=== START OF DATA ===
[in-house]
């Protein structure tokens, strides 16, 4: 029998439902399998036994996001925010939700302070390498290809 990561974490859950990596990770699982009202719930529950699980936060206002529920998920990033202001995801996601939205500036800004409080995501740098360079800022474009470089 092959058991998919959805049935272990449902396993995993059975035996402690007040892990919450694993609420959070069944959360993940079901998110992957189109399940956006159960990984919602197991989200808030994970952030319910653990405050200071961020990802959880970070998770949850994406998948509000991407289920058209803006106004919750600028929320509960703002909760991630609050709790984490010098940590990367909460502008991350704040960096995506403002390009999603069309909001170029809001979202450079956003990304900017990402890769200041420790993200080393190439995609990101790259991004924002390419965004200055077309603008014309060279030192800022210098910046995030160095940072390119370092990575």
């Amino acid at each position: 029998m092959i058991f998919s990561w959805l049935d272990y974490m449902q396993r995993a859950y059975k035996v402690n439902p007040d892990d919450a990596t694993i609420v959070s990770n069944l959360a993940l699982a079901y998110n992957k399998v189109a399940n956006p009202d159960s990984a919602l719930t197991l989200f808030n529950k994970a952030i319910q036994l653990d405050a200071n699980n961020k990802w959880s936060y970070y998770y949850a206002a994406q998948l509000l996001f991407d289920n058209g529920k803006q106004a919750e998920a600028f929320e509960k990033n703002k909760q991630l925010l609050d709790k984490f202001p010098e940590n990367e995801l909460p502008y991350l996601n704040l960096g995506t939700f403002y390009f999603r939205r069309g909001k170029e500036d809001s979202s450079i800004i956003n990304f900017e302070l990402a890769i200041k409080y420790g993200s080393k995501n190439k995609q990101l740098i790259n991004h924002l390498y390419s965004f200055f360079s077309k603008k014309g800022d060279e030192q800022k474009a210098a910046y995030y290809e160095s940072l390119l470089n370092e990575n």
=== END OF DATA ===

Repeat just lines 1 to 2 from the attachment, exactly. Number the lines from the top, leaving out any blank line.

[in-house]
């Protein structure tokens, strides 16, 4: 029998439902399998036994996001925010939700302070390498290809 990561974490859950990596990770699982009202719930529950699980936060206002529920998920990033202001995801996601939205500036800004409080995501740098360079800022474009470089 092959058991998919959805049935272990449902396993995993059975035996402690007040892990919450694993609420959070069944959360993940079901998110992957189109399940956006159960990984919602197991989200808030994970952030319910653990405050200071961020990802959880970070998770949850994406998948509000991407289920058209803006106004919750600028929320509960703002909760991630609050709790984490010098940590990367909460502008991350704040960096995506403002390009999603069309909001170029809001979202450079956003990304900017990402890769200041420790993200080393190439995609990101790259991004924002390419965004200055077309603008014309060279030192800022210098910046995030160095940072390119370092990575």